Brazilian pet food market showing growth, resilience

An increasing pet population and healthy, growing pet food exports are helping Brazil weather a sluggish economy and high taxes on pet food.

Photo by Erik Lam, Dreamstime
Photo by Erik Lam, Dreamstime

Amid the prolonged economic slump that started in 2014, the Brazilian pet food market is showing signs of countercyclical performance. As other markets in the region are in a similar situation, it suggests that the pet food industry is immune to economic setbacks and decreasing consumption.

Why is pet food in Brazil flourishing?

It is well-known that the pet population increases with the human population, in Brazil and elsewhere. Moreover, Brazil is also benefiting from the building of new houses and high rises in the major cities.

Brazilian pet food exports contributed to healthy growth in 2018, as sales to other countries rose 24% compared to 2017 levels. The country sent 260.6 thousand metric tons of pet food to other markets in 2018, while imports remained at rather low levels.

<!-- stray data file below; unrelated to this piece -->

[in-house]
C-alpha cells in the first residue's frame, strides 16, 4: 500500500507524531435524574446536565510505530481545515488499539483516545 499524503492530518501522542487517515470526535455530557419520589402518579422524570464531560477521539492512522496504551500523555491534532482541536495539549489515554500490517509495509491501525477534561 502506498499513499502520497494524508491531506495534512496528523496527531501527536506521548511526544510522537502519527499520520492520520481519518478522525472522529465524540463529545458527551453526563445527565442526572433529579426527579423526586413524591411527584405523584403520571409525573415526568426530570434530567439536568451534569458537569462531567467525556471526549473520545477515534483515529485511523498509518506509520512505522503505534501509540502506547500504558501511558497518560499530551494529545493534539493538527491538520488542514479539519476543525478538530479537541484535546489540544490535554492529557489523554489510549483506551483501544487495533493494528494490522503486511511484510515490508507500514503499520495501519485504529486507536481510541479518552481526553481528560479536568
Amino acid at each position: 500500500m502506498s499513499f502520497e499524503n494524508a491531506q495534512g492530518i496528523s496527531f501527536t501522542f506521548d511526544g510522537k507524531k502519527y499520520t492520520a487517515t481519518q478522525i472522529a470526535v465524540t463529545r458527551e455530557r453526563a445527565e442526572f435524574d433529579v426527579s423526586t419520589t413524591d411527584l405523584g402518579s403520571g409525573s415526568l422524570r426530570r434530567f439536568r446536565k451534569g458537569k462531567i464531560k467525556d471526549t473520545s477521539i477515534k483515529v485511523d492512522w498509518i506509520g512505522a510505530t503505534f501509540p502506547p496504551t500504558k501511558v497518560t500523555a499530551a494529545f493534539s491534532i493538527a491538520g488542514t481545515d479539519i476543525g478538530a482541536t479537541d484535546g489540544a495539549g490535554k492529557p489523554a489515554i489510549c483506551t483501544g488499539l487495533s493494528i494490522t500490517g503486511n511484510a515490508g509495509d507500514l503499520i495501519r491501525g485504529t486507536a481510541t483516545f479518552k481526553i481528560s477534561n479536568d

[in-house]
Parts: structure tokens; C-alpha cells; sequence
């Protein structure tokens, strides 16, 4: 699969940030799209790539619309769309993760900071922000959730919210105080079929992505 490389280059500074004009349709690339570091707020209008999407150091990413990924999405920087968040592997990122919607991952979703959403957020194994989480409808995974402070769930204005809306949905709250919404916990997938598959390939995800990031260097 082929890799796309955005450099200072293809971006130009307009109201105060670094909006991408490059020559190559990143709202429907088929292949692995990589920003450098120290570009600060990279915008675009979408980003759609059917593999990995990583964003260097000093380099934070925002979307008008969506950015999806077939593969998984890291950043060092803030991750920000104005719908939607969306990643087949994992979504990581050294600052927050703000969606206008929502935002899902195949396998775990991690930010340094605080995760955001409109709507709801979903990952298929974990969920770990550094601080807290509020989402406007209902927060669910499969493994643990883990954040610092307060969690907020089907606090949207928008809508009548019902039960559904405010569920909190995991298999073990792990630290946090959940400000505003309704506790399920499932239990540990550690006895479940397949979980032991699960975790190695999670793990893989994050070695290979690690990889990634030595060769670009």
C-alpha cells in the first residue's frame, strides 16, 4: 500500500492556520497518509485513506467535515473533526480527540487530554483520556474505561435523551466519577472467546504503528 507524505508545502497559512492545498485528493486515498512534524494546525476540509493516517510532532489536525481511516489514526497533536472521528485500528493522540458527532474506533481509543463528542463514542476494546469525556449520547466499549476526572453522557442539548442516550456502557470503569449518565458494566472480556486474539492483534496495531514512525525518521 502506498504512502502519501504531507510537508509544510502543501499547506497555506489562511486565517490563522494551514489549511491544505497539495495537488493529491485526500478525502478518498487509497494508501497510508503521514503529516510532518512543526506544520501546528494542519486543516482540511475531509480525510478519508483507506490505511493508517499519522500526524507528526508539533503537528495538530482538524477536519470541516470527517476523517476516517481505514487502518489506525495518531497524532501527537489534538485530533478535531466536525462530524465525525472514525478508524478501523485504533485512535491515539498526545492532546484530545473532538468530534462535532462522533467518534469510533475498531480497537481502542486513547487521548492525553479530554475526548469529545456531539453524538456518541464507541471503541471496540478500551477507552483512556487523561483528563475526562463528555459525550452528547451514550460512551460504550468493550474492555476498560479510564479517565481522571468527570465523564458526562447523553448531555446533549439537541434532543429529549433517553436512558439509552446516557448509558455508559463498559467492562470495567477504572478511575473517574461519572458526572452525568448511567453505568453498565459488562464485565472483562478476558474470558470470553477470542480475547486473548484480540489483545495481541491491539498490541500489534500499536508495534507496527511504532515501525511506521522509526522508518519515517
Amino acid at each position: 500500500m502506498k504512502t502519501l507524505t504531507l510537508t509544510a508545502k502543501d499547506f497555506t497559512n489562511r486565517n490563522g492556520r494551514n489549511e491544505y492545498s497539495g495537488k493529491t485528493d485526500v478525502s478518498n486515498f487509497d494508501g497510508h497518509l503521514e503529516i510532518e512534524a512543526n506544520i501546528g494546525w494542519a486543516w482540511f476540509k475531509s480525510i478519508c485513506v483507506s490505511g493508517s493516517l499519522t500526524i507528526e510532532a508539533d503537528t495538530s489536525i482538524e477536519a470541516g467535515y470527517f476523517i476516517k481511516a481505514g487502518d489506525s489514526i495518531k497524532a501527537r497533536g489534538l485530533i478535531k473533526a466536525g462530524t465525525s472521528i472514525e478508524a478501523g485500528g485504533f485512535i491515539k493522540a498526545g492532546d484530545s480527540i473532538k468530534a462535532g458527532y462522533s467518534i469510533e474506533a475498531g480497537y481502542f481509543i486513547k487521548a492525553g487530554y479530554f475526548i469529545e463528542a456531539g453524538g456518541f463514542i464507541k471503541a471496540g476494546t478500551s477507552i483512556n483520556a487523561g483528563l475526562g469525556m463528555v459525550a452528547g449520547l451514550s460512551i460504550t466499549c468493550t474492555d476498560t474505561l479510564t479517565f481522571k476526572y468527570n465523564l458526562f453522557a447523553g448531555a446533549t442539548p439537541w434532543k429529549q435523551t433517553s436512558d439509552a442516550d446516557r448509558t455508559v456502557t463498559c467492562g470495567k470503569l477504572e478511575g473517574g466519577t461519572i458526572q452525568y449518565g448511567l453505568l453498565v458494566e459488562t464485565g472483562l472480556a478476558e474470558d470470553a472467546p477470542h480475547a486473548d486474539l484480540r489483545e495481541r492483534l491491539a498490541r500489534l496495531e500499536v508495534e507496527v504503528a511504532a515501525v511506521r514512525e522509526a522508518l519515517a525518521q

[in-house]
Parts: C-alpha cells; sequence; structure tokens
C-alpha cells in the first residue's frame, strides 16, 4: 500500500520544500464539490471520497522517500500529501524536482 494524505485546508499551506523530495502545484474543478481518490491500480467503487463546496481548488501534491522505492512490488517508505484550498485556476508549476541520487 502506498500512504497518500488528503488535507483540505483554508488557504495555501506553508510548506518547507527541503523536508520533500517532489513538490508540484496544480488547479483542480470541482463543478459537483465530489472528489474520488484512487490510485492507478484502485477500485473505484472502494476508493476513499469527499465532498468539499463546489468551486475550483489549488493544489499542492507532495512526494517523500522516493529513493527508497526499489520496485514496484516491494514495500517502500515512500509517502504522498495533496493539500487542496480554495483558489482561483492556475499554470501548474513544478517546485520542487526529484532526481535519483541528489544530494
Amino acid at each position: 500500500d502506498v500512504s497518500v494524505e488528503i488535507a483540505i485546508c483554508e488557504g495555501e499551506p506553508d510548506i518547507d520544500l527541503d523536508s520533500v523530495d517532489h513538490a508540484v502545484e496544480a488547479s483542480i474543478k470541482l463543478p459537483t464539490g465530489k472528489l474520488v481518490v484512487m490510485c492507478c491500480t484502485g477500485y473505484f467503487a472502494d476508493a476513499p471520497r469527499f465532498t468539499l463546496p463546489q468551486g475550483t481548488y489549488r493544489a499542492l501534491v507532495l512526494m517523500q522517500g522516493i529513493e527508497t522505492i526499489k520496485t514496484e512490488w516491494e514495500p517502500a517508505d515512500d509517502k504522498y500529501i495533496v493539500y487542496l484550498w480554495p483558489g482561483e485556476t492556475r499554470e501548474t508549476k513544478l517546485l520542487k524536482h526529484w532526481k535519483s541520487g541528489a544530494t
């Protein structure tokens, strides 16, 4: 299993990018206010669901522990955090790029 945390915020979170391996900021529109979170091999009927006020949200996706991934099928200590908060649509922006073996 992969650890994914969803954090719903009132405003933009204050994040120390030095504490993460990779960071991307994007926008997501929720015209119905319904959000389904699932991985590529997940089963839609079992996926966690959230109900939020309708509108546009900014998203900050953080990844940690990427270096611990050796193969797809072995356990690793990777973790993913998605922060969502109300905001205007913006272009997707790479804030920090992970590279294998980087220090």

On another note, Brazilian pet food producers and consumers face a rough taxation scheme, as the tax burden reaches an average rate of 51.2%, according to trade association Abinpet. The biggest tax under the current scheme is called ICMS and levies an average rate of 24.74% to transportation, communication and other procurement services of the local pet food industry. Overall pet food taxation is regressive, as it hinders the consumption of low-income consumers, Abinpet said.

Despite this situation, the local pet food market posted 3.25% volume growth in 2018, meaning the second consecutive year of positive and steady growth. In value terms, the market registered 7.8% growth in 2018.

More pets than children helping pet food growth

For Brazilians, pets are part of the family. Abinpet said that in 2018, there were 54.2 million dogs and 23.9 million cats in the country. According to press sources, nowadays Brazil has more households with a pet than homes with children, suggesting that pets are increasingly getting more attention, care and affection.

Still, the penetration rate of pet food in Brazilian households is relatively low compared to other markets in the region. This indicates that restrictive taxation is likely hindering growth potential. Nonetheless, the market is estimated to continue growing in 2019, regardless of a sluggish economy and high taxes.

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